As Schools Turn to E-Learning, Students Struggle

As+Schools+Turn+to+E-Learning%2C+Students+Struggle

Artist: Ruiqi Gao

Let’s be honest, 2020 has been a year to forget. It started with the COVID-19 pandemic, followed by civil unrest, and with an all-important election coming up, more surprises are to come. What the media and people in power fail to understand is how these events are affecting children. The most prominent change that faces children is the transition from in-person classes to e-learning. During the early days of the pandemic, students were abruptly forced to take classes online. These actions were justified because health officials did not know how this virus would affect the general population. With the new school year starting and cases dwindling in almost every state, why are some school districts still clinging to mandatory e-learning? Many school districts like District 220 in Barrington decided to remain online until the end of the year. The District 220 school board stated that they want to guarantee the physical health of students. At a recent school board forum, District Superintendent Brain Harris backed up his organization’s actions saying, “it became overwhelmingly impossible to maintain a 6-foot distance in our schools all the time”.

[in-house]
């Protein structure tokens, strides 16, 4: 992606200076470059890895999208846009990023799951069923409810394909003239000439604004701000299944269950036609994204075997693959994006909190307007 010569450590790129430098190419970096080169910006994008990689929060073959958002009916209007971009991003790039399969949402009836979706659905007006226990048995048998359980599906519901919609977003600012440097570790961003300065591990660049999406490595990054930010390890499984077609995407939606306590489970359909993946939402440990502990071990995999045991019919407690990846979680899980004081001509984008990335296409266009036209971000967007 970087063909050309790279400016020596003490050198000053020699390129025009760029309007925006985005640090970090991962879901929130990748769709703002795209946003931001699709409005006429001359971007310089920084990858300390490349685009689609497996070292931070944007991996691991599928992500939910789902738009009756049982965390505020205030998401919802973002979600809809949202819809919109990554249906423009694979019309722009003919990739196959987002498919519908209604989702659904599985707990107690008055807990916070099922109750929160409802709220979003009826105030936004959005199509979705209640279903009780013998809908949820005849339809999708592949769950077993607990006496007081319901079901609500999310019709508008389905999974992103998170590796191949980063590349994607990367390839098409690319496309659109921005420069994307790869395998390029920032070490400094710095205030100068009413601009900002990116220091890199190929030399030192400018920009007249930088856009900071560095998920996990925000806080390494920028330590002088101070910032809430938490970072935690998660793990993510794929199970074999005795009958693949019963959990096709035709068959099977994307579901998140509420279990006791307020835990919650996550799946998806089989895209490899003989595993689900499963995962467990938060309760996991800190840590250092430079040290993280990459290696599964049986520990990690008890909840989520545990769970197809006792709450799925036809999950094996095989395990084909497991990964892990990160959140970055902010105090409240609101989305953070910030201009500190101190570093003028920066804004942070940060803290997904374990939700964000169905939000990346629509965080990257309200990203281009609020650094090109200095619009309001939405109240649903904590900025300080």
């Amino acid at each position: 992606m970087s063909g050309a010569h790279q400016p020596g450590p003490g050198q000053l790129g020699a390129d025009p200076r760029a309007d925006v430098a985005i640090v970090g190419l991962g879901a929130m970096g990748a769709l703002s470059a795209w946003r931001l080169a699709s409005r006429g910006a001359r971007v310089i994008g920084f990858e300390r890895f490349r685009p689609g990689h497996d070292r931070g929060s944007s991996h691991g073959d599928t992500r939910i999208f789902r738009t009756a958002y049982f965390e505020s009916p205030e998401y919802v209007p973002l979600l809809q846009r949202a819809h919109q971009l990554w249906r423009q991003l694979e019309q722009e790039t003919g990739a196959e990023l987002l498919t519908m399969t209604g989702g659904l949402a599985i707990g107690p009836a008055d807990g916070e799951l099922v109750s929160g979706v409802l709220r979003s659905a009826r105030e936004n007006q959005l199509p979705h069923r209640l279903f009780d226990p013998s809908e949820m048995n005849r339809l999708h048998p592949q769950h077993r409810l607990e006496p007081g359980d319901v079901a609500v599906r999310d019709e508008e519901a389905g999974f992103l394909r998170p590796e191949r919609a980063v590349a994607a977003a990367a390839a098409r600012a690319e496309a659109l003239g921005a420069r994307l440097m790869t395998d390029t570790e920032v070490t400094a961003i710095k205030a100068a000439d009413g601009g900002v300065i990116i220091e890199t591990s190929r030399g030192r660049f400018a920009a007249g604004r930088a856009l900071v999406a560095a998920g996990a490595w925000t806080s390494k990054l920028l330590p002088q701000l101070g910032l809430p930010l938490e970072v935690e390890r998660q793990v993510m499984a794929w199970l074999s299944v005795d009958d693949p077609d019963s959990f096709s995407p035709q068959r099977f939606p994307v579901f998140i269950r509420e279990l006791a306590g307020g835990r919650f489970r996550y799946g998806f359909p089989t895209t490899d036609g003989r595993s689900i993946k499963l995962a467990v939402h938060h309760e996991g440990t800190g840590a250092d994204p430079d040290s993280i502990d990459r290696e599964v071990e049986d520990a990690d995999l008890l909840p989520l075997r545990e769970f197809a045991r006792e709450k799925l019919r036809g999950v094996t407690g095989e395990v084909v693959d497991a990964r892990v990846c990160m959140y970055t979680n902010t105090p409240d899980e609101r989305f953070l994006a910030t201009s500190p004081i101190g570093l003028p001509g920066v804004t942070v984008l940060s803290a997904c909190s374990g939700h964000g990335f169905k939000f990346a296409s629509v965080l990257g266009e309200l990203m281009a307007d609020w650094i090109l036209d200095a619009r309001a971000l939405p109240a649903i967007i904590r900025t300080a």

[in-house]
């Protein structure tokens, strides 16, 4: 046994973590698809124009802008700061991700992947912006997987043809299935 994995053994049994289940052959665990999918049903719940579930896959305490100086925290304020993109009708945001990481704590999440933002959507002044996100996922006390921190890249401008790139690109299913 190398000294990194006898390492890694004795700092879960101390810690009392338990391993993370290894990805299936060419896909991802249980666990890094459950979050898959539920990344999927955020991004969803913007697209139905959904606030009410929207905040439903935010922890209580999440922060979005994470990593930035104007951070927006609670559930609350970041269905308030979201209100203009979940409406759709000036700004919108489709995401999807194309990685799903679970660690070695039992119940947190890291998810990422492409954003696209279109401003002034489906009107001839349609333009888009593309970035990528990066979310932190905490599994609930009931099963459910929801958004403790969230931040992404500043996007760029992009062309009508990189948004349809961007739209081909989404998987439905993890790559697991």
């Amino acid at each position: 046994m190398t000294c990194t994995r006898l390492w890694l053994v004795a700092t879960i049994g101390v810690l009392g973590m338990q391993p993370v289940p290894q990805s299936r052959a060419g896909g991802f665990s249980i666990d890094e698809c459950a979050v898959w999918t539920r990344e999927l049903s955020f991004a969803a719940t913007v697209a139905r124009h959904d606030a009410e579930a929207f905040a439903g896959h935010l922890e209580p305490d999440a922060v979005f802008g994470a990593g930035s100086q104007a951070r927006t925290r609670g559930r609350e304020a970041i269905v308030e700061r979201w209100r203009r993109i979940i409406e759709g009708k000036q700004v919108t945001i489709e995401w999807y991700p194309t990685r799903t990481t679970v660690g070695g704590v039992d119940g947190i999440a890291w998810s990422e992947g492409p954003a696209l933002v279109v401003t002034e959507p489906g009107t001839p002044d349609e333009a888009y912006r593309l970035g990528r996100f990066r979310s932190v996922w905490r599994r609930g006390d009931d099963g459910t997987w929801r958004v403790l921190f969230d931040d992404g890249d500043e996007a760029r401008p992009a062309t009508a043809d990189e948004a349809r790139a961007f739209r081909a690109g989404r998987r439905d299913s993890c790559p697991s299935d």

However, those in charge failed to realize the great emotional impact that e-learning poses. Humans are very social organisms, and when deprived of social interaction, things like mental health worsens. Online learning cuts out all physical interactions. Students are unable to give a fist bump to their friends in the hallway or play the sports that they love so much. Early studies have shown that e-learning has played a significant role in the increase of depression and anxiety amongst adolescents. When done right, transmission amongst students in school can be minimal, as shown here at Saint Viator. 

E-learning has also brought up questions about academic fairness, even at institutions that have adopted the hybrid model. At Saint Viator, in-person students, in some instances, are forced to do more work compared to their online counterparts. An example of this is shown in physical education classes. In the P.E leaders preparation class, in-person students are forced to participate to the standards set out by the teacher. On the other hand, online students have to fill out an activity form without having to abide by these same standards. Government officials must transition back to in-person learning to ensure the emotional needs of students are met, educational goals are met, and fairness is achieved for all students regardless of circumstance.